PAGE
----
Thousands of refugees from Nagorno-Karabakh streamed into Armenia on Monday ahead of a summit between the leaders of Azerbaijan and ally Turkey marking Baku’s victory over the rebel enclave last week.
Armenian Prime Minister Nikol Pashinyan, who has blamed Russia for Azerbaijan’s swift defeat over separatists in the disputed territory, will also face more protests in Yerevan over his handling of the crisis.
Several days after the fighting, the first refugees from the breakaway state arrived in Armenia on Sunday and a total of 2,906 have so far entered the country, the Armenian government said in a statement on Monday.
AFP reporters saw the refugees crowding into a humanitarian hub set up in a local theatre in the city of Goris to register for transport and housing.
“We lived through terrible days,” said Anabel Ghulasyan, 41, from the village of Rev, known as Shalva in Azeri.
She arrived in Goris with her family by minibus, carrying her belongings in bags.
Armenia and Azerbaijan have fought two wars marked by forced displacement on both sides in the last three decades over Nagorno-Karabakh, a majority ethnic Armenian enclave within the internationally recognised border of Azerbaijan.
Azerbaijan launched a lighting operation on September 19 to seize control of the territory, forcing the separatists to lay down their arms under the terms of a ceasefire agreed the following day.
The separatists have said 200 people were killed in last week’s fighting.
Six Russian peacekeepers, who had been deployed to the region as part of a deal to end a previous conflict in 2020, were among the dead.
At the refugee centre in Goris, Valentina Asryan, a 54-year-old from the village of Vank who fled with her grandchildren, said her brother-in-law was killed and several other people were injured by Azerbaijani fire.
“Who would have thought that the ‘Turks’ would come to this historic Armenian village? It’s incredible,” she said, referring to Azerbaijani forces.
She was being housed temporarily in a hotel in Goris but said she had no relatives she could stay with.
“I have nowhere to go,” she said.
At the Kornidzor border crossing on Sunday, a man in his thirties arriving with the first group of refugees said he regretted having left behind his livestock and the grave of his three-year-old daughter.
“We had 15 minutes to pack everything up… I didn’t tell her goodbye. I hope to go back,” he said.
– Pashinyan faces protests –
Azerbaijan’s President Ilham Aliyev intended to cement his victory by flying to his country’s western exclave of Nakhichevan for talks Monday with Turkish President Recep Tayyip Erdogan, his most important regional ally.
The two leaders are scheduled to hold a groundbreaking ceremony for a new natural gas pipeline and open a modernised Azerbaijani military complex, a show of Turkish force contrasting sharply with Russia’s apparent withdrawal from the region.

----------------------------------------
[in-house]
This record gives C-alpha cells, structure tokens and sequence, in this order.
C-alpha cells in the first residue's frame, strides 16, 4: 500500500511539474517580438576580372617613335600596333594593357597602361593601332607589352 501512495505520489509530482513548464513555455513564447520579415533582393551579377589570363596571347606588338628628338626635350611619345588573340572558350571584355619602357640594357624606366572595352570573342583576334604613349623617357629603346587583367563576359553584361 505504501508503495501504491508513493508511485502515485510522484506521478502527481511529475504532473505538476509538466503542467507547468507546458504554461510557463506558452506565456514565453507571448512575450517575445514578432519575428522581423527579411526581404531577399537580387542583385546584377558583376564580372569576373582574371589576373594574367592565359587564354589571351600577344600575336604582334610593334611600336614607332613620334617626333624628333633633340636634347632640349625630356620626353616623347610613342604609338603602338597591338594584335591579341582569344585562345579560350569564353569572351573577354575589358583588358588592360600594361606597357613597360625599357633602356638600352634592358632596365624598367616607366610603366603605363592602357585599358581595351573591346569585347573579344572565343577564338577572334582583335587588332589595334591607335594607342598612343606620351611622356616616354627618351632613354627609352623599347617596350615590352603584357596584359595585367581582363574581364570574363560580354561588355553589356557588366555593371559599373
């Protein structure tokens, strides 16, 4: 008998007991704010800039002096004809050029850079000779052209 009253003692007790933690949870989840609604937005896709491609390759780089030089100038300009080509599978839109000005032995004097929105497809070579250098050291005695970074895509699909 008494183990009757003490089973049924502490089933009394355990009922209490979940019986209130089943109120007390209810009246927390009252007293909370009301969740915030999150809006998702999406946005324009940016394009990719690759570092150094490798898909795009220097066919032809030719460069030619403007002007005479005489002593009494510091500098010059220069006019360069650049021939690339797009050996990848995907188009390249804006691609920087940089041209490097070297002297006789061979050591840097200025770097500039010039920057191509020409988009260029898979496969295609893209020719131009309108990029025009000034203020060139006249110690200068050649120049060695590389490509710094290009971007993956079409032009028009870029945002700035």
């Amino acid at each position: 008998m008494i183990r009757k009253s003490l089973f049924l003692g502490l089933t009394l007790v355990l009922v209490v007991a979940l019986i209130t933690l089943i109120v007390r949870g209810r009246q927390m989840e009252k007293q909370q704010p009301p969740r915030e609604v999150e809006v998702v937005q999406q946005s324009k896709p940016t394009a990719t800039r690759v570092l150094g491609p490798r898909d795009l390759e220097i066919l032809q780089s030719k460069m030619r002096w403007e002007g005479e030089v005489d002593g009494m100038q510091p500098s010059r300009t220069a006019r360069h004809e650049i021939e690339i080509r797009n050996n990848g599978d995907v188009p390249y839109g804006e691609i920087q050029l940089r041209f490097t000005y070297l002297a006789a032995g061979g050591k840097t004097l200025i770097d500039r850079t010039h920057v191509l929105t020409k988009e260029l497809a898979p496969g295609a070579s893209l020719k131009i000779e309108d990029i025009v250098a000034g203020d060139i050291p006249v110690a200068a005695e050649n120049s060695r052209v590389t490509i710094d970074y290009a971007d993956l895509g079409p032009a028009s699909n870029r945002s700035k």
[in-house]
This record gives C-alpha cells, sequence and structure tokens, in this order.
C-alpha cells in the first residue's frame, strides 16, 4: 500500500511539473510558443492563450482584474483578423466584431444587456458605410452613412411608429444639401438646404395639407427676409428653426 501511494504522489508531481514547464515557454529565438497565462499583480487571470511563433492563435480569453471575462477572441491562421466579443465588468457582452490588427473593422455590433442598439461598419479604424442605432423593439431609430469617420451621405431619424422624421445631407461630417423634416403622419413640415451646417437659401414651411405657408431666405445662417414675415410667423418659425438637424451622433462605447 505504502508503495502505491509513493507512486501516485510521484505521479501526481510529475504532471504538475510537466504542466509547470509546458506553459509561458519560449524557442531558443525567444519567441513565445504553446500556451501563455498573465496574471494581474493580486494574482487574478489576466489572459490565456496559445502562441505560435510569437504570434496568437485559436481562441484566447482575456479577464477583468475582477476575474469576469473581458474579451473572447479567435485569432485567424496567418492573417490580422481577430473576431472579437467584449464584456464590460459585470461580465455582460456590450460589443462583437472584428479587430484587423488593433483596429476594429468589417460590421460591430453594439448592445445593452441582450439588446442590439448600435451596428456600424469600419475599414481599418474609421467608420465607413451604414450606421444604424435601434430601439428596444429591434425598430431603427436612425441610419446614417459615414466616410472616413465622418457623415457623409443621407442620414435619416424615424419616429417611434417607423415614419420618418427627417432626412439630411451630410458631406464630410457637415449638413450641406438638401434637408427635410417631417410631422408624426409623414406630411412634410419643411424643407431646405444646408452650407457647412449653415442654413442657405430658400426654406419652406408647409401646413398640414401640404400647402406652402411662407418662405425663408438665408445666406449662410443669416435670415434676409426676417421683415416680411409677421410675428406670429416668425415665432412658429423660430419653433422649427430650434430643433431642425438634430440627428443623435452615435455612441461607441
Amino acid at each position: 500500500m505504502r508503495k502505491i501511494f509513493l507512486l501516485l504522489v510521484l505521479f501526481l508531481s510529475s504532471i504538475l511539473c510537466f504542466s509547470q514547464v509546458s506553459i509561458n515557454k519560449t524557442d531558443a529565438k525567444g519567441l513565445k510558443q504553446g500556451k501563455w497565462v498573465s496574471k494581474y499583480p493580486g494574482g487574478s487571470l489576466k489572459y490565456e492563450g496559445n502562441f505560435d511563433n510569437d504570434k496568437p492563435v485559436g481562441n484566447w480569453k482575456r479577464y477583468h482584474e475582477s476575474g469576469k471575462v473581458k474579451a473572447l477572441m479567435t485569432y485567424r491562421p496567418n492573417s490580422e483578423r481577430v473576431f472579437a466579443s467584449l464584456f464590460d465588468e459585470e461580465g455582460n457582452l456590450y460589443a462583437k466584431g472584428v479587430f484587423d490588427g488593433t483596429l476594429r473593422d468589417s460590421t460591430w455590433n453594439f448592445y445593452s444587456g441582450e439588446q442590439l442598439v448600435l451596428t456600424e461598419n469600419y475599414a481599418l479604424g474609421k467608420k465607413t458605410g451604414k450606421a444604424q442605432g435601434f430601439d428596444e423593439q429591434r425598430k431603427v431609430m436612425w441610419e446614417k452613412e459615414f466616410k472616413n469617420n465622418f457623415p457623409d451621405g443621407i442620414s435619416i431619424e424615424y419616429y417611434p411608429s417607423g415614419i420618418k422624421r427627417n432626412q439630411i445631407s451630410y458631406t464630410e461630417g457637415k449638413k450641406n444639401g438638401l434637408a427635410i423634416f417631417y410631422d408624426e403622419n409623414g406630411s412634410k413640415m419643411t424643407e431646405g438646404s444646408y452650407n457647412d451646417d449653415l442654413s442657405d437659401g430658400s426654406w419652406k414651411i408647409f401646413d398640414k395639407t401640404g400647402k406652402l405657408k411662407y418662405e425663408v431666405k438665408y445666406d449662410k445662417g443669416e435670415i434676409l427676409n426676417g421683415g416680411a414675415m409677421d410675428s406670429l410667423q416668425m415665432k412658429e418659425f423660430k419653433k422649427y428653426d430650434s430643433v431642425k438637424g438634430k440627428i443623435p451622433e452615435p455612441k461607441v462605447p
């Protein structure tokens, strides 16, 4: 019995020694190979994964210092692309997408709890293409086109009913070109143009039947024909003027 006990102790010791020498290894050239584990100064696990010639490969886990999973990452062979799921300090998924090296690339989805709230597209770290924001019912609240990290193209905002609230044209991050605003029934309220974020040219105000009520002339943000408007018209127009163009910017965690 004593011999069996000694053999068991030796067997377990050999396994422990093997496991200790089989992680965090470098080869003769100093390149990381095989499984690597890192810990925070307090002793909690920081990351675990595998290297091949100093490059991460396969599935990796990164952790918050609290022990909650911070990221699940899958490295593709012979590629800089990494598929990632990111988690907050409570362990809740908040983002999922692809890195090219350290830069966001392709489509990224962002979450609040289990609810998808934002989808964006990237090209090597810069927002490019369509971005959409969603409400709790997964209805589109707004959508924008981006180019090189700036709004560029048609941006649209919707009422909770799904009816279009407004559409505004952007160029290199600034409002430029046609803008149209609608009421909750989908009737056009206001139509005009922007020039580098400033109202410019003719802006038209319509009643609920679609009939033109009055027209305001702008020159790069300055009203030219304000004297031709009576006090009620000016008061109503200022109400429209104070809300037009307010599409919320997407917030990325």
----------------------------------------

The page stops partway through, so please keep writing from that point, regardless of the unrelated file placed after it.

Armenia’s premier on Sunday sought to deflect blame onto long-standing ally Russia, signalling a breakdown in the countries’ security pact.
In nationally televised comments, the Armenian leader said the security agreements between the two countries had proved “insufficient” to protect the country, suggesting that he would seek new alliances.
Armenia is a member of the Collective Security Treaty Organisation (CSTO) — a Russian-dominated group comprising six post-Soviet states that had pledged to protect each other if attacked.
But Russia, bogged down in its own war in Ukraine, refused to come to Armenia’s assistance in the latest Nagorno-Karabakh conflict, arguing that Yerevan itself had recognised the disputed region as part of Azerbaijan.
Now, Russian peacekeepers are helping Azerbaijan disarm the Karabakh rebels.
Pashinyan is under pressure at home from thousands of Nagorno-Karabakh supporters who have been rallying and blocking roads in Yerevan since Wednesday’s ceasefire deal.
They plan more disruptions over three days starting Monday, some voicing anger at Pashinyan’s pivot away from Moscow.
– ‘Seeds of animosity’ –
Meanwhile in villages in Azerbaijan close to Nagorno-Karabakhsuch such as Terter and Beylagan, locals celebrated their government’s victory over the rebels.
State television played music paying tribute to the nation and its army, and the roadsides were lined with flags and portraits of dozens of local “martyrs” killed in the fighting during the previous 30 years.
Some locals displaced by the wars said they were now hoping to return to Karabakh.
“Of course I want to go back to Karabakh, we are tired of war and fear,” said Nazakat Valiyeva, 49, a former carpet factory worker who lost her husband in the 44-day conflict in 2020.
Azad Abbasov, a schoolteacher, said ethnic Armenians and Azeris could live side by side.
“We need to remove the seeds of animosity between us,” he said, ruling out the prospect of living in a house vacated by an ethnic Armenian inhabitant.
“Let the Armenians return to their village,” he said.